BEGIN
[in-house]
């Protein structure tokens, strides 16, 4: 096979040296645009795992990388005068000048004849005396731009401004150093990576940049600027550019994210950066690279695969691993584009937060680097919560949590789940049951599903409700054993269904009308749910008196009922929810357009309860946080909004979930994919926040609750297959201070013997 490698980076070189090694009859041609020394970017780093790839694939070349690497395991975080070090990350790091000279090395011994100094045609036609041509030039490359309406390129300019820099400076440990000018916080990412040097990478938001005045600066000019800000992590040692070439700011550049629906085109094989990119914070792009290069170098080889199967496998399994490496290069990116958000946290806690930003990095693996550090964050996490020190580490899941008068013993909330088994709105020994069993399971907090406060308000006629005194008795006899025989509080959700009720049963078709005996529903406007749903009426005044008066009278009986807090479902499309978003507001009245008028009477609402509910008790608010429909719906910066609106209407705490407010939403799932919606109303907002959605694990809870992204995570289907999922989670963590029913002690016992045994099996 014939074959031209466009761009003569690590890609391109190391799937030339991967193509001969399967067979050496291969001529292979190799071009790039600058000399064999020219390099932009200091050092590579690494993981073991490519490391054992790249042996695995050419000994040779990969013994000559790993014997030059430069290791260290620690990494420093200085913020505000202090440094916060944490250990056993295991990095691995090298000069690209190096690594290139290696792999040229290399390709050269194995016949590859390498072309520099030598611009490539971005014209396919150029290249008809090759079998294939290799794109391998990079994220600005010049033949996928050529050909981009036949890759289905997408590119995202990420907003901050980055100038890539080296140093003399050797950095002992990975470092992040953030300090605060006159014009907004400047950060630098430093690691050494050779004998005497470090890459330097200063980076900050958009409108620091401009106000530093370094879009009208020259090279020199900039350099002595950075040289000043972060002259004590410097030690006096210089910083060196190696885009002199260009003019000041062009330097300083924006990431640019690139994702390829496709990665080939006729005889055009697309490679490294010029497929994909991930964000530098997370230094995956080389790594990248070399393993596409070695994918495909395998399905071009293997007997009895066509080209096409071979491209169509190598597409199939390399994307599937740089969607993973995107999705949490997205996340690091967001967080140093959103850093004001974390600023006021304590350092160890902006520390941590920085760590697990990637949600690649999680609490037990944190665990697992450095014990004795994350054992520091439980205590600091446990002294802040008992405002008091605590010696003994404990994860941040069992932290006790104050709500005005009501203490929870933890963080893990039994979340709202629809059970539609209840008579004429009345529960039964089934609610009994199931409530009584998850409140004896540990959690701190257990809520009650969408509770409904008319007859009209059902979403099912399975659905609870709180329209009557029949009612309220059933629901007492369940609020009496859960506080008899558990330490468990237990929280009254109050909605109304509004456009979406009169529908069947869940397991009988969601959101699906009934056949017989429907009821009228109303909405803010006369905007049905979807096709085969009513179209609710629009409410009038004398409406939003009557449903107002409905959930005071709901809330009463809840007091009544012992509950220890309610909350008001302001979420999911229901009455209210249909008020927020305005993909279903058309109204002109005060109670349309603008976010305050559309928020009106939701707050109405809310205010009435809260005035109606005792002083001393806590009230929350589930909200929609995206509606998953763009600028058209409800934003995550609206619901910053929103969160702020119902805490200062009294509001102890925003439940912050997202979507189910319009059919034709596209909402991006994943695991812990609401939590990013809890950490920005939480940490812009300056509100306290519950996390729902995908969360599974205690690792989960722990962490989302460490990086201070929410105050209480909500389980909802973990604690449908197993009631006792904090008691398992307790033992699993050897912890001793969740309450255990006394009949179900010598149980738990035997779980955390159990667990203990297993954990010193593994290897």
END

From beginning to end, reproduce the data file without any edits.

[in-house]
């Protein structure tokens, strides 16, 4: 096979040296645009795992990388005068000048004849005396731009401004150093990576940049600027550019994210950066690279695969691993584009937060680097919560949590789940049951599903409700054993269904009308749910008196009922929810357009309860946080909004979930994919926040609750297959201070013997 490698980076070189090694009859041609020394970017780093790839694939070349690497395991975080070090990350790091000279090395011994100094045609036609041509030039490359309406390129300019820099400076440990000018916080990412040097990478938001005045600066000019800000992590040692070439700011550049629906085109094989990119914070792009290069170098080889199967496998399994490496290069990116958000946290806690930003990095693996550090964050996490020190580490899941008068013993909330088994709105020994069993399971907090406060308000006629005194008795006899025989509080959700009720049963078709005996529903406007749903009426005044008066009278009986807090479902499309978003507001009245008028009477609402509910008790608010429909719906910066609106209407705490407010939403799932919606109303907002959605694990809870992204995570289907999922989670963590029913002690016992045994099996 014939074959031209466009761009003569690590890609391109190391799937030339991967193509001969399967067979050496291969001529292979190799071009790039600058000399064999020219390099932009200091050092590579690494993981073991490519490391054992790249042996695995050419000994040779990969013994000559790993014997030059430069290791260290620690990494420093200085913020505000202090440094916060944490250990056993295991990095691995090298000069690209190096690594290139290696792999040229290399390709050269194995016949590859390498072309520099030598611009490539971005014209396919150029290249008809090759079998294939290799794109391998990079994220600005010049033949996928050529050909981009036949890759289905997408590119995202990420907003901050980055100038890539080296140093003399050797950095002992990975470092992040953030300090605060006159014009907004400047950060630098430093690691050494050779004998005497470090890459330097200063980076900050958009409108620091401009106000530093370094879009009208020259090279020199900039350099002595950075040289000043972060002259004590410097030690006096210089910083060196190696885009002199260009003019000041062009330097300083924006990431640019690139994702390829496709990665080939006729005889055009697309490679490294010029497929994909991930964000530098997370230094995956080389790594990248070399393993596409070695994918495909395998399905071009293997007997009895066509080209096409071979491209169509190598597409199939390399994307599937740089969607993973995107999705949490997205996340690091967001967080140093959103850093004001974390600023006021304590350092160890902006520390941590920085760590697990990637949600690649999680609490037990944190665990697992450095014990004795994350054992520091439980205590600091446990002294802040008992405002008091605590010696003994404990994860941040069992932290006790104050709500005005009501203490929870933890963080893990039994979340709202629809059970539609209840008579004429009345529960039964089934609610009994199931409530009584998850409140004896540990959690701190257990809520009650969408509770409904008319007859009209059902979403099912399975659905609870709180329209009557029949009612309220059933629901007492369940609020009496859960506080008899558990330490468990237990929280009254109050909605109304509004456009979406009169529908069947869940397991009988969601959101699906009934056949017989429907009821009228109303909405803010006369905007049905979807096709085969009513179209609710629009409410009038004398409406939003009557449903107002409905959930005071709901809330009463809840007091009544012992509950220890309610909350008001302001979420999911229901009455209210249909008020927020305005993909279903058309109204002109005060109670349309603008976010305050559309928020009106939701707050109405809310205010009435809260005035109606005792002083001393806590009230929350589930909200929609995206509606998953763009600028058209409800934003995550609206619901910053929103969160702020119902805490200062009294509001102890925003439940912050997202979507189910319009059919034709596209909402991006994943695991812990609401939590990013809890950490920005939480940490812009300056509100306290519950996390729902995908969360599974205690690792989960722990962490989302460490990086201070929410105050209480909500389980909802973990604690449908197993009631006792904090008691398992307790033992699993050897912890001793969740309450255990006394009949179900010598149980738990035997779980955390159990667990203990297993954990010193593994290897």